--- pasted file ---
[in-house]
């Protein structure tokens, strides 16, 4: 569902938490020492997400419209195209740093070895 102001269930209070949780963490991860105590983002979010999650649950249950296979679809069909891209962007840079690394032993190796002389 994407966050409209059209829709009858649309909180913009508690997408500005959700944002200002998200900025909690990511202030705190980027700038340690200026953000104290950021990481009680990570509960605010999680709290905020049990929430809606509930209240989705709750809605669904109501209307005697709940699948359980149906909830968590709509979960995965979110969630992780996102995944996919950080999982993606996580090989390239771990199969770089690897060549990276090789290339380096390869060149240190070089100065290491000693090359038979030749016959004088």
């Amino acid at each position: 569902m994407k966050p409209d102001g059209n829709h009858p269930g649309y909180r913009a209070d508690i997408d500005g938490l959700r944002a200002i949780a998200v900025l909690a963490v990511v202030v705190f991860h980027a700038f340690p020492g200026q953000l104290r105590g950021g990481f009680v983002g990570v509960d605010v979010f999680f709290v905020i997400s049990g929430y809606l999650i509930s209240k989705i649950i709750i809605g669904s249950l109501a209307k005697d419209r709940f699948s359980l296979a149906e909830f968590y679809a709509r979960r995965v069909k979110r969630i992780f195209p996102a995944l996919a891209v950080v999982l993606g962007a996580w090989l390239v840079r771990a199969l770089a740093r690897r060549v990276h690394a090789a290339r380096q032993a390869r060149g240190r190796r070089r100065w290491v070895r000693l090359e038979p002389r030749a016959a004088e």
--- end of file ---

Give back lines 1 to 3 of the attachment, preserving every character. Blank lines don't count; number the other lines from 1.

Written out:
[in-house]
């Protein structure tokens, strides 16, 4: 569902938490020492997400419209195209740093070895 102001269930209070949780963490991860105590983002979010999650649950249950296979679809069909891209962007840079690394032993190796002389 994407966050409209059209829709009858649309909180913009508690997408500005959700944002200002998200900025909690990511202030705190980027700038340690200026953000104290950021990481009680990570509960605010999680709290905020049990929430809606509930209240989705709750809605669904109501209307005697709940699948359980149906909830968590709509979960995965979110969630992780996102995944996919950080999982993606996580090989390239771990199969770089690897060549990276090789290339380096390869060149240190070089100065290491000693090359038979030749016959004088």
């Amino acid at each position: 569902m994407k966050p409209d102001g059209n829709h009858p269930g649309y909180r913009a209070d508690i997408d500005g938490l959700r944002a200002i949780a998200v900025l909690a963490v990511v202030v705190f991860h980027a700038f340690p020492g200026q953000l104290r105590g950021g990481f009680v983002g990570v509960d605010v979010f999680f709290v905020i997400s049990g929430y809606l999650i509930s209240k989705i649950i709750i809605g669904s249950l109501a209307k005697d419209r709940f699948s359980l296979a149906e909830f968590y679809a709509r979960r995965v069909k979110r969630i992780f195209p996102a995944l996919a891209v950080v999982l993606g962007a996580w090989l390239v840079r771990a199969l770089a740093r690897r060549v990276h690394a090789a290339r380096q032993a390869r060149g240190r190796r070089r100065w290491v070895r000693l090359e038979p002389r030749a016959a004088e």